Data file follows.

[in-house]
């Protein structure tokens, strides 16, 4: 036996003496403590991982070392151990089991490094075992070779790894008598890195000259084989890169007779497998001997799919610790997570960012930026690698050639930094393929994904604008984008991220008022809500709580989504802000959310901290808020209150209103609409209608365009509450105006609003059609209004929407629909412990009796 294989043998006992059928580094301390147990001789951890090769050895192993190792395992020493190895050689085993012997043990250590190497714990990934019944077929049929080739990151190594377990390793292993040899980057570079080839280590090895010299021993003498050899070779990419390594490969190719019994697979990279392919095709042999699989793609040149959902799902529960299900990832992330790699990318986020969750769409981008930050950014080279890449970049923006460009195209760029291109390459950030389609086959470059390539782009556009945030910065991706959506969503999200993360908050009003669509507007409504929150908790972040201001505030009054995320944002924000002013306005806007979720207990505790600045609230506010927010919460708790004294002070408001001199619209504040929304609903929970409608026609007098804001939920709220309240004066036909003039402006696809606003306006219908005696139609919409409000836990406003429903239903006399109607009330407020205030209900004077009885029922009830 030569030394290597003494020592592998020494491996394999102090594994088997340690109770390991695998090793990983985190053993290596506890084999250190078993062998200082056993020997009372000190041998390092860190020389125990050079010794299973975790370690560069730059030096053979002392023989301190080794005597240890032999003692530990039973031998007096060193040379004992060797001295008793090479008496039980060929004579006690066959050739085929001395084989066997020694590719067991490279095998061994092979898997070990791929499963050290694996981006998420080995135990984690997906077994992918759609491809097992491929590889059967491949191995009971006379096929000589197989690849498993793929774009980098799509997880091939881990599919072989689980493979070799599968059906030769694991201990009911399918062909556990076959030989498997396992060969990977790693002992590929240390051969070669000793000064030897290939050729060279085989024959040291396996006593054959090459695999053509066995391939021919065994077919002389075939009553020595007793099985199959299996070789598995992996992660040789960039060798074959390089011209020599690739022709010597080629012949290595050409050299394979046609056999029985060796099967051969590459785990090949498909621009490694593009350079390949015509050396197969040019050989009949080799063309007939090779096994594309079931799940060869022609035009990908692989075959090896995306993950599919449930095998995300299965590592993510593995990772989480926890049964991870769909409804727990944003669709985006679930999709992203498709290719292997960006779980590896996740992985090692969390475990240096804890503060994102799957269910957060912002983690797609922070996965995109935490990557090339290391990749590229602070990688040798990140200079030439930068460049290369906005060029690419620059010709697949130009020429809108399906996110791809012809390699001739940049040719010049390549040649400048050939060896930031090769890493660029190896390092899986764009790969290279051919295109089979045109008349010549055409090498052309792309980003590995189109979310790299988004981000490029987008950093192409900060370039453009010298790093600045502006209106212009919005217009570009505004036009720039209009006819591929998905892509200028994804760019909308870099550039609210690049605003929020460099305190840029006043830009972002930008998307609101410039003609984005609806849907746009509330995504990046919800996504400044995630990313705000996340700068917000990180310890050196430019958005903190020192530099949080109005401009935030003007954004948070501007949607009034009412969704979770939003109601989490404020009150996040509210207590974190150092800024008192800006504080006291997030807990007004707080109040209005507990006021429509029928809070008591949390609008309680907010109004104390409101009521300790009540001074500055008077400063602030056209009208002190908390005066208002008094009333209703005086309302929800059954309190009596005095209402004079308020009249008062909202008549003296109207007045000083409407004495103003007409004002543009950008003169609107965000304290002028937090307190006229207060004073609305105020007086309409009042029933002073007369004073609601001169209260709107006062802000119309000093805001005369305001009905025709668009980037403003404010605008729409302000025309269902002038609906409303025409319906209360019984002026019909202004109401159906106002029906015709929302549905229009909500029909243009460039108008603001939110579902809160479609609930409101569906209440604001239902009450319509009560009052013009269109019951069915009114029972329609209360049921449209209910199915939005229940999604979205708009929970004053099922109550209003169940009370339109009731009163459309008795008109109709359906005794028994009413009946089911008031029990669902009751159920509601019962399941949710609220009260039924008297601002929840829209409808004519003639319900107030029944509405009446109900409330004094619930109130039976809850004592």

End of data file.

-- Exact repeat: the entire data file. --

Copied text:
[in-house]
């Protein structure tokens, strides 16, 4: 036996003496403590991982070392151990089991490094075992070779790894008598890195000259084989890169007779497998001997799919610790997570960012930026690698050639930094393929994904604008984008991220008022809500709580989504802000959310901290808020209150209103609409209608365009509450105006609003059609209004929407629909412990009796 294989043998006992059928580094301390147990001789951890090769050895192993190792395992020493190895050689085993012997043990250590190497714990990934019944077929049929080739990151190594377990390793292993040899980057570079080839280590090895010299021993003498050899070779990419390594490969190719019994697979990279392919095709042999699989793609040149959902799902529960299900990832992330790699990318986020969750769409981008930050950014080279890449970049923006460009195209760029291109390459950030389609086959470059390539782009556009945030910065991706959506969503999200993360908050009003669509507007409504929150908790972040201001505030009054995320944002924000002013306005806007979720207990505790600045609230506010927010919460708790004294002070408001001199619209504040929304609903929970409608026609007098804001939920709220309240004066036909003039402006696809606003306006219908005696139609919409409000836990406003429903239903006399109607009330407020205030209900004077009885029922009830 030569030394290597003494020592592998020494491996394999102090594994088997340690109770390991695998090793990983985190053993290596506890084999250190078993062998200082056993020997009372000190041998390092860190020389125990050079010794299973975790370690560069730059030096053979002392023989301190080794005597240890032999003692530990039973031998007096060193040379004992060797001295008793090479008496039980060929004579006690066959050739085929001395084989066997020694590719067991490279095998061994092979898997070990791929499963050290694996981006998420080995135990984690997906077994992918759609491809097992491929590889059967491949191995009971006379096929000589197989690849498993793929774009980098799509997880091939881990599919072989689980493979070799599968059906030769694991201990009911399918062909556990076959030989498997396992060969990977790693002992590929240390051969070669000793000064030897290939050729060279085989024959040291396996006593054959090459695999053509066995391939021919065994077919002389075939009553020595007793099985199959299996070789598995992996992660040789960039060798074959390089011209020599690739022709010597080629012949290595050409050299394979046609056999029985060796099967051969590459785990090949498909621009490694593009350079390949015509050396197969040019050989009949080799063309007939090779096994594309079931799940060869022609035009990908692989075959090896995306993950599919449930095998995300299965590592993510593995990772989480926890049964991870769909409804727990944003669709985006679930999709992203498709290719292997960006779980590896996740992985090692969390475990240096804890503060994102799957269910957060912002983690797609922070996965995109935490990557090339290391990749590229602070990688040798990140200079030439930068460049290369906005060029690419620059010709697949130009020429809108399906996110791809012809390699001739940049040719010049390549040649400048050939060896930031090769890493660029190896390092899986764009790969290279051919295109089979045109008349010549055409090498052309792309980003590995189109979310790299988004981000490029987008950093192409900060370039453009010298790093600045502006209106212009919005217009570009505004036009720039209009006819591929998905892509200028994804760019909308870099550039609210690049605003929020460099305190840029006043830009972002930008998307609101410039003609984005609806849907746009509330995504990046919800996504400044995630990313705000996340700068917000990180310890050196430019958005903190020192530099949080109005401009935030003007954004948070501007949607009034009412969704979770939003109601989490404020009150996040509210207590974190150092800024008192800006504080006291997030807990007004707080109040209005507990006021429509029928809070008591949390609008309680907010109004104390409101009521300790009540001074500055008077400063602030056209009208002190908390005066208002008094009333209703005086309302929800059954309190009596005095209402004079308020009249008062909202008549003296109207007045000083409407004495103003007409004002543009950008003169609107965000304290002028937090307190006229207060004073609305105020007086309409009042029933002073007369004073609601001169209260709107006062802000119309000093805001005369305001009905025709668009980037403003404010605008729409302000025309269902002038609906409303025409319906209360019984002026019909202004109401159906106002029906015709929302549905229009909500029909243009460039108008603001939110579902809160479609609930409101569906209440604001239902009450319509009560009052013009269109019951069915009114029972329609209360049921449209209910199915939005229940999604979205708009929970004053099922109550209003169940009370339109009731009163459309008795008109109709359906005794028994009413009946089911008031029990669902009751159920509601019962399941949710609220009260039924008297601002929840829209409808004519003639319900107030029944509405009446109900409330004094619930109130039976809850004592």